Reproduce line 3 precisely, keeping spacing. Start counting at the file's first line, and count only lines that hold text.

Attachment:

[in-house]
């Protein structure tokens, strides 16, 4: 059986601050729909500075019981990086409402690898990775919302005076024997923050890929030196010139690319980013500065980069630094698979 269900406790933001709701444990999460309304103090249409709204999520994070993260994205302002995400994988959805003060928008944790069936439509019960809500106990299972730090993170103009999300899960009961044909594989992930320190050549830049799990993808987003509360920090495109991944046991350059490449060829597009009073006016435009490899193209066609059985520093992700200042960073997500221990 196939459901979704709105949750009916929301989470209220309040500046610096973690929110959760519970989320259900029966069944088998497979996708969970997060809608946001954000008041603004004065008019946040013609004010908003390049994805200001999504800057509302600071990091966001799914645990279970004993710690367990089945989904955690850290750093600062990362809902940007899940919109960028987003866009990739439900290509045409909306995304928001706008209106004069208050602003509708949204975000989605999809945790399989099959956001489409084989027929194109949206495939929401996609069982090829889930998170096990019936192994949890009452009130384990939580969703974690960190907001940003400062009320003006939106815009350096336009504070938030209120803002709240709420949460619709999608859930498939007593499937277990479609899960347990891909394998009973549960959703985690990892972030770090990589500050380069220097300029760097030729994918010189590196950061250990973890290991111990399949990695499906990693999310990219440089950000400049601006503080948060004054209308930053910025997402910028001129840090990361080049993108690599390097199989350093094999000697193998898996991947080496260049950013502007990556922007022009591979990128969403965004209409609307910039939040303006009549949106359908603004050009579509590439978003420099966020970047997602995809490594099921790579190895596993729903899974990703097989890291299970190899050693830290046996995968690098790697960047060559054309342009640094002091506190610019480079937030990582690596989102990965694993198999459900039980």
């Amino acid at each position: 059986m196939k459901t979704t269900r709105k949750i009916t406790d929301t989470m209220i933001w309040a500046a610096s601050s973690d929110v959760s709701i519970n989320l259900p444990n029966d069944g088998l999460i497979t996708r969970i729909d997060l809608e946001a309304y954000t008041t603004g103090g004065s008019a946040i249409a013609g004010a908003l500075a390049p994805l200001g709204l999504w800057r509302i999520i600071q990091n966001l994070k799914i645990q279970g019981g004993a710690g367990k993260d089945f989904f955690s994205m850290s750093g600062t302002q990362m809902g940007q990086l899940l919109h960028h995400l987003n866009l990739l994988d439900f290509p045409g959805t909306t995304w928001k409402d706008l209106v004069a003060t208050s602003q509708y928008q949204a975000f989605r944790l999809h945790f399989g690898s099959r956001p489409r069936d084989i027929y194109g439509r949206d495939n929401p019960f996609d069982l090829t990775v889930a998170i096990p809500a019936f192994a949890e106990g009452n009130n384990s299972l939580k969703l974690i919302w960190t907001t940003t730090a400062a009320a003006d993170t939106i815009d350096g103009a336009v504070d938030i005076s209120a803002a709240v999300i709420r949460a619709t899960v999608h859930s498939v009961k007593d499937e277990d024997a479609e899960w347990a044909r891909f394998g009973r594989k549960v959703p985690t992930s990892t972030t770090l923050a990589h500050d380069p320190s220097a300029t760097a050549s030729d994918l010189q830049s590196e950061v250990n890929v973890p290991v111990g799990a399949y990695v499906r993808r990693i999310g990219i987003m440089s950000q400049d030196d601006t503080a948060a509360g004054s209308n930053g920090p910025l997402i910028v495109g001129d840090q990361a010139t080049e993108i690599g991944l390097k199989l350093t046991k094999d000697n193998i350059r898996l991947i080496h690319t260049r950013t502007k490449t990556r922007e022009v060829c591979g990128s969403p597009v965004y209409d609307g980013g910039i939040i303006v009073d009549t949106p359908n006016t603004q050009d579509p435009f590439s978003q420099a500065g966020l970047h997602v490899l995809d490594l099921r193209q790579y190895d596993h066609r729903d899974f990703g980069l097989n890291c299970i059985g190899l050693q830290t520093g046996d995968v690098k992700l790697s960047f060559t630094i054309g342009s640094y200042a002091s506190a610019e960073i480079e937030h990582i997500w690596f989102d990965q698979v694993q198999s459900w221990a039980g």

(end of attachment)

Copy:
């Amino acid at each position: 059986m196939k459901t979704t269900r709105k949750i009916t406790d929301t989470m209220i933001w309040a500046a610096s601050s973690d929110v959760s709701i519970n989320l259900p444990n029966d069944g088998l999460i497979t996708r969970i729909d997060l809608e946001a309304y954000t008041t603004g103090g004065s008019a946040i249409a013609g004010a908003l500075a390049p994805l200001g709204l999504w800057r509302i999520i600071q990091n966001l994070k799914i645990q279970g019981g004993a710690g367990k993260d089945f989904f955690s994205m850290s750093g600062t302002q990362m809902g940007q990086l899940l919109h960028h995400l987003n866009l990739l994988d439900f290509p045409g959805t909306t995304w928001k409402d706008l209106v004069a003060t208050s602003q509708y928008q949204a975000f989605r944790l999809h945790f399989g690898s099959r956001p489409r069936d084989i027929y194109g439509r949206d495939n929401p019960f996609d069982l090829t990775v889930a998170i096990p809500a019936f192994a949890e106990g009452n009130n384990s299972l939580k969703l974690i919302w960190t907001t940003t730090a400062a009320a003006d993170t939106i815009d350096g103009a336009v504070d938030i005076s209120a803002a709240v999300i709420r949460a619709t899960v999608h859930s498939v009961k007593d499937e277990d024997a479609e899960w347990a044909r891909f394998g009973r594989k549960v959703p985690t992930s990892t972030t770090l923050a990589h500050d380069p320190s220097a300029t760097a050549s030729d994918l010189q830049s590196e950061v250990n890929v973890p290991v111990g799990a399949y990695v499906r993808r990693i999310g990219i987003m440089s950000q400049d030196d601006t503080a948060a509360g004054s209308n930053g920090p910025l997402i910028v495109g001129d840090q990361a010139t080049e993108i690599g991944l390097k199989l350093t046991k094999d000697n193998i350059r898996l991947i080496h690319t260049r950013t502007k490449t990556r922007e022009v060829c591979g990128s969403p597009v965004y209409d609307g980013g910039i939040i303006v009073d009549t949106p359908n006016t603004q050009d579509p435009f590439s978003q420099a500065g966020l970047h997602v490899l995809d490594l099921r193209q790579y190895d596993h066609r729903d899974f990703g980069l097989n890291c299970i059985g190899l050693q830290t520093g046996d995968v690098k992700l790697s960047f060559t630094i054309g342009s640094y200042a002091s506190a610019e960073i480079e937030h990582i997500w690596f989102d990965q698979v694993q198999s459900w221990a039980g």